Heidi Spurrell | 14th March 2024 | 4min read

Future Green Monthly Meetup for March to focus on recycle, reduce, and reuse


What’s the challenge? 

100 million: that’s how many plastic takeaway items are consumed by Hong Kongers each week. In a city where the recycling rate of plastic is just 11%, reducing, reusing and recycling becomes ever more important. That isn’t all there is to the waste hierarchy: as Heidi explains, prevention is the most important step to keeping single-use items out of Hong Kong’s landfills.

This Earth Day, businesses will be forced to take action as Hong Kong will impose a ban on 9 categories of single-use plastic products. The response so far has been mixed, with some restaurants complaining of added costs, Hong Kong Tourist Association claiming that the ban may affect hotels’ branding efforts, and Green Earth calling for increased focus on reusable cutlery rather than disposable cutlery made of alternative materials.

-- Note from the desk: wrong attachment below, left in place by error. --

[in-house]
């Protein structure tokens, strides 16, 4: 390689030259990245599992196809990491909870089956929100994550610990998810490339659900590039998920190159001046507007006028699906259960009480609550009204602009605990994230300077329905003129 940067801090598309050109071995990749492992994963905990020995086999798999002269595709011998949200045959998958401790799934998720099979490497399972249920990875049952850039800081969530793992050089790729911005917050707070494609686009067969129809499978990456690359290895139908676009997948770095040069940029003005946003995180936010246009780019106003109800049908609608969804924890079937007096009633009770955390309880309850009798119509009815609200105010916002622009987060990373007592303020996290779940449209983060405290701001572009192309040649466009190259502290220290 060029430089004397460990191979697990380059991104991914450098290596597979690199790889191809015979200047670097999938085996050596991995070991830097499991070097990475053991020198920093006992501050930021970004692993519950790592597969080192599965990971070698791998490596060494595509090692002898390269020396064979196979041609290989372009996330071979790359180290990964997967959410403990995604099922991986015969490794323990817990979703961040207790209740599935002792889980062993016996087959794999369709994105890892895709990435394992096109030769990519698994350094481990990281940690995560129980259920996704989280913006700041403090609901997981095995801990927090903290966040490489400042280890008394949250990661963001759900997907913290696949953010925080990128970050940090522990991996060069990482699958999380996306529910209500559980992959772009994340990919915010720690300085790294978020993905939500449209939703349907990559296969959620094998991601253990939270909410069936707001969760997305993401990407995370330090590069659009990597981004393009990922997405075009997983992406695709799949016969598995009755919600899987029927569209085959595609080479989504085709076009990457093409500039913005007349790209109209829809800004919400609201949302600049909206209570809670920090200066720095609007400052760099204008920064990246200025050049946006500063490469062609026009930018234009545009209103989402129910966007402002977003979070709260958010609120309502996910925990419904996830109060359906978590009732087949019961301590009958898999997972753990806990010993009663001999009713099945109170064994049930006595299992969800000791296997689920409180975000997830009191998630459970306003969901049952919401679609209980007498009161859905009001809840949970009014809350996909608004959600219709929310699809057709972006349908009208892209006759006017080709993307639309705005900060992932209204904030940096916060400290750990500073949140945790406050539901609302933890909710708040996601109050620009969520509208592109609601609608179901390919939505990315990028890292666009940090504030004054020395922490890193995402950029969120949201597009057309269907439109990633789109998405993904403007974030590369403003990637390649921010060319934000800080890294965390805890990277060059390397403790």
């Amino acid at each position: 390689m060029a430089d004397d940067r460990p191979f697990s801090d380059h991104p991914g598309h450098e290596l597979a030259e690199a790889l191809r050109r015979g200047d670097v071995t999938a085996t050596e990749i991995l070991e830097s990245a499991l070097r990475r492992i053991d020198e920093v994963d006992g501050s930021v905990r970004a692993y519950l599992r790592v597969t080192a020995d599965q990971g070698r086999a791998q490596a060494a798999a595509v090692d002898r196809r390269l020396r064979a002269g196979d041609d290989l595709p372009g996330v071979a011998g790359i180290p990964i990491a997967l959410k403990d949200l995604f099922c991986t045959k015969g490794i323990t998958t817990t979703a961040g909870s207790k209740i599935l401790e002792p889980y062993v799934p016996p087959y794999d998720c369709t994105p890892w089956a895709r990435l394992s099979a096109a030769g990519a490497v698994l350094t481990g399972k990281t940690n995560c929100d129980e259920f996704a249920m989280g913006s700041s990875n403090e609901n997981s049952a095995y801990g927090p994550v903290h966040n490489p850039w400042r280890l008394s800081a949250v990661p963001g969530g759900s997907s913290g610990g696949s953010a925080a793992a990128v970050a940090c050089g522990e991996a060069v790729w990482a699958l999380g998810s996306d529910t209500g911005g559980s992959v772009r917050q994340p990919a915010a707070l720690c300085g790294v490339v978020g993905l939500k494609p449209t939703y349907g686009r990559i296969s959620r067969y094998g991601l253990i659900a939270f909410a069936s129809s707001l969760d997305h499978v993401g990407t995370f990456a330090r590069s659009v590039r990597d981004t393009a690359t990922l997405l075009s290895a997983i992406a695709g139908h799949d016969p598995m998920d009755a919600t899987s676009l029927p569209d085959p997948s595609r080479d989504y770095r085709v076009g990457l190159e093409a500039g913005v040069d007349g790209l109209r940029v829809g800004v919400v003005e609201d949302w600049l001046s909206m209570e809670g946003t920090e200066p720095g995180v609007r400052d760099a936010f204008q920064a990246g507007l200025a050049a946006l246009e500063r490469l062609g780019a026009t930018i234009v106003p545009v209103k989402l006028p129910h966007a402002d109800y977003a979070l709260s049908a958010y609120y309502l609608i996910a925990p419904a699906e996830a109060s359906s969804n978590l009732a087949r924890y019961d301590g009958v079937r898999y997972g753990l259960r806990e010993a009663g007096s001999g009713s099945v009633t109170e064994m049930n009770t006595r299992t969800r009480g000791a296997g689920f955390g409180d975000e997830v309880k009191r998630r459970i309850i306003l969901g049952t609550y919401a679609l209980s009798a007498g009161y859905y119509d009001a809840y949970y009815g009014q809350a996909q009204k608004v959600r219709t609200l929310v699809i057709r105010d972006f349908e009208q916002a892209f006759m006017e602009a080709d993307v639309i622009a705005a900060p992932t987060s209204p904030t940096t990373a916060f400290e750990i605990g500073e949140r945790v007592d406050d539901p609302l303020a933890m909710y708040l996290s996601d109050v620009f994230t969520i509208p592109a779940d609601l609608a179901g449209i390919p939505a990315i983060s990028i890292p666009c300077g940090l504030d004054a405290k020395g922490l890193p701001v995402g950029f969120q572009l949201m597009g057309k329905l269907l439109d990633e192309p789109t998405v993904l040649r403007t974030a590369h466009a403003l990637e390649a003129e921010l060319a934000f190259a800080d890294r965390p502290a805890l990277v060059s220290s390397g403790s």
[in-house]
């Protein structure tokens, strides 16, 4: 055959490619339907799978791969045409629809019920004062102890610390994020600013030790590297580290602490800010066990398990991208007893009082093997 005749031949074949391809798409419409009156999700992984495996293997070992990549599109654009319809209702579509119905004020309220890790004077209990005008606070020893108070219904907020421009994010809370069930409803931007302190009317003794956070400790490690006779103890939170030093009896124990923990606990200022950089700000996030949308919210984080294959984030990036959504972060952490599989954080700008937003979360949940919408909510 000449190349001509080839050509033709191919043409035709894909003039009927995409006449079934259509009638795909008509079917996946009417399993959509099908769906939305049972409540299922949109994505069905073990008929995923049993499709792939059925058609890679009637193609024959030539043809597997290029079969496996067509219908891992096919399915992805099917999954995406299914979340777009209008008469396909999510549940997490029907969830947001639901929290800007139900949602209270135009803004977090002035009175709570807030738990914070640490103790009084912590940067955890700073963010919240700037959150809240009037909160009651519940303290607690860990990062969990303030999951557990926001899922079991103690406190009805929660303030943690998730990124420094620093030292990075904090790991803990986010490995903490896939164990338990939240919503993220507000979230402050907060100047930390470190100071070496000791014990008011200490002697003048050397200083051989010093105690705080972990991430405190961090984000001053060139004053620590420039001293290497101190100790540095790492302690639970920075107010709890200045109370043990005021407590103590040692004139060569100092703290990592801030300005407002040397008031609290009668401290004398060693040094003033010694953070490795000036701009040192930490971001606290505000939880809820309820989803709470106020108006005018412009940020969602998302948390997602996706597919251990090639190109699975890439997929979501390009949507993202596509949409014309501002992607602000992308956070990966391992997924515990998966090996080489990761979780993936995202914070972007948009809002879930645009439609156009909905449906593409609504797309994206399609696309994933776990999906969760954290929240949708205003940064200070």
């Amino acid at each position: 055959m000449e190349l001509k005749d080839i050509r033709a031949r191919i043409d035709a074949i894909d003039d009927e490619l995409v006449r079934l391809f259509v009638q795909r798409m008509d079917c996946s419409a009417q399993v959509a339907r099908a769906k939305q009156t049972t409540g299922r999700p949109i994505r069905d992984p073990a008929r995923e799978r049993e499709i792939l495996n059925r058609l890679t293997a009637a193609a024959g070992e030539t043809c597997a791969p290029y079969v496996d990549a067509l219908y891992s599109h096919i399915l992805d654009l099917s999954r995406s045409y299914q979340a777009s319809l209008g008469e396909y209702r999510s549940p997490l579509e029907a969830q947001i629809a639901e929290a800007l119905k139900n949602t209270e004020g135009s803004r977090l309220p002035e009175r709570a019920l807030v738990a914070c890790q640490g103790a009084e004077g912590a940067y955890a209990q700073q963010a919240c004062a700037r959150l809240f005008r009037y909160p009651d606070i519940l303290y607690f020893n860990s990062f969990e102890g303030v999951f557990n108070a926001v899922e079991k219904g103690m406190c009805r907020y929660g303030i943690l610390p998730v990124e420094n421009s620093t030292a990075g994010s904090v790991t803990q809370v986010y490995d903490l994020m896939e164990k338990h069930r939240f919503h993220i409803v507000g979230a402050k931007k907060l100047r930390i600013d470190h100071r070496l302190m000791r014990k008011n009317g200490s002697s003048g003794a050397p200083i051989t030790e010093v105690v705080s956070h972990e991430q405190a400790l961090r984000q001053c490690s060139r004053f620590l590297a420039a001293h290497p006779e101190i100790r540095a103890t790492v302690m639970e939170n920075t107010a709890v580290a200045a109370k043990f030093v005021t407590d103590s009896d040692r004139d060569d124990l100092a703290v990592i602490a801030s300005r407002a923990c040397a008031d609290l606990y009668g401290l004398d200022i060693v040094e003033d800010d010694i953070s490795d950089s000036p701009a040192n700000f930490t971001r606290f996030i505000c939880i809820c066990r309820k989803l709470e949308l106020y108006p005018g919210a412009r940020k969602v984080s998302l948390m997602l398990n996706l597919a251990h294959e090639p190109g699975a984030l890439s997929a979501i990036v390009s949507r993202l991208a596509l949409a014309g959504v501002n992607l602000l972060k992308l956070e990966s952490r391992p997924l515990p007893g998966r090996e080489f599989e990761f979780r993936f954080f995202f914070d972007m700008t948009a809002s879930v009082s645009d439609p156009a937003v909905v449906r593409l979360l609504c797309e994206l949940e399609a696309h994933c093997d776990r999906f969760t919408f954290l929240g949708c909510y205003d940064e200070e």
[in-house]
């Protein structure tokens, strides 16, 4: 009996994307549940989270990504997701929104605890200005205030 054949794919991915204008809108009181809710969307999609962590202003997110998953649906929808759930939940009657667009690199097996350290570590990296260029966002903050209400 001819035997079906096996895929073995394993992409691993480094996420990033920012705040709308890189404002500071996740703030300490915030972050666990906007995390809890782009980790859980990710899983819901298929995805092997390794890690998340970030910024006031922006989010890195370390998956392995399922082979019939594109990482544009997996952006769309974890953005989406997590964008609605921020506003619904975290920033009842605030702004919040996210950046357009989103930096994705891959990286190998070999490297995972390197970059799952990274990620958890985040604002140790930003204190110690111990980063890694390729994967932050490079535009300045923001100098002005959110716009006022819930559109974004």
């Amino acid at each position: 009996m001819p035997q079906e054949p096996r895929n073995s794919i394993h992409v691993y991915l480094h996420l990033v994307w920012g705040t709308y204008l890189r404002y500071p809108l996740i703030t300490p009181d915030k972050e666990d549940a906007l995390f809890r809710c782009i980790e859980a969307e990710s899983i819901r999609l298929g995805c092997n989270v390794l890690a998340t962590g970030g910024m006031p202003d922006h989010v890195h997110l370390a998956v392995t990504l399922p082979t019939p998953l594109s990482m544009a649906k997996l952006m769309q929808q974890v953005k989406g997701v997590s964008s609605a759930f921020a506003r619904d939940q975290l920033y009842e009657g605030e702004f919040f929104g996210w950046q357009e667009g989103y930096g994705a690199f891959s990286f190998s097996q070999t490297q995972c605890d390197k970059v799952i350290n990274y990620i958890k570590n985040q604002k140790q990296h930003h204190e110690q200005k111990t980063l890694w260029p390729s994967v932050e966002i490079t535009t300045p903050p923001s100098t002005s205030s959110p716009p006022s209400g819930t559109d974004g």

This is progress in the right direction and, to hear more from the Future Green community, we invited expert solution providers in person and online to speak at Pret A Manger HK HQ in Quarry Bay, our March Meetup location.

We heard how businesses can embed principles of prevent, reduce, reuse and recycle into their business models and how every business can and will have to by law make the shift to cut out unnecessary single use plastic and packaging.

First speaker, Blair Ng, presenting at the Monthly Meetup talking about recycle, reuse, and reduce

Our first speaker – Blair Ng

Ditching the disposable

First up is Blair Ng, the Hong Kong lead at Muuse. The name Muuse stands for multiple use, which is exactly what the company is trying to achieve. A smart platform working to end single-use waste, Muuse stops waste at the source. Its innovative waste solution involves a track and trace programme that creates accountability and ensures a high return rate for reusable items.